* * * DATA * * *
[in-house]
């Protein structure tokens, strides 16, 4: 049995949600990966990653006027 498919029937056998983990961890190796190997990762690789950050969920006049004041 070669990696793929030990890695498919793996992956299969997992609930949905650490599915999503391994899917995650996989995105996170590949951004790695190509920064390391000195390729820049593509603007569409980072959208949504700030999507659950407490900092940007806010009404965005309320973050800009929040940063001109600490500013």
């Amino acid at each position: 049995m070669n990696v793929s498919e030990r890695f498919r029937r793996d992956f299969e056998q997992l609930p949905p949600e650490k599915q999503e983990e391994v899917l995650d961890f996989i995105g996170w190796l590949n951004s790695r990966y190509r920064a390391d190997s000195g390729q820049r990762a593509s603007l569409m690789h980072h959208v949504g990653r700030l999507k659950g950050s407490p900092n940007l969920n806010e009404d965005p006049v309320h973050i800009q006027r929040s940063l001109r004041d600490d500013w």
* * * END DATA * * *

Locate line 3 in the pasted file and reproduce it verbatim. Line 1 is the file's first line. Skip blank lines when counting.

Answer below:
């Amino acid at each position: 049995m070669n990696v793929s498919e030990r890695f498919r029937r793996d992956f299969e056998q997992l609930p949905p949600e650490k599915q999503e983990e391994v899917l995650d961890f996989i995105g996170w190796l590949n951004s790695r990966y190509r920064a390391d190997s000195g390729q820049r990762a593509s603007l569409m690789h980072h959208v949504g990653r700030l999507k659950g950050s407490p900092n940007l969920n806010e009404d965005p006049v309320h973050i800009q006027r929040s940063l001109r004041d600490d500013w």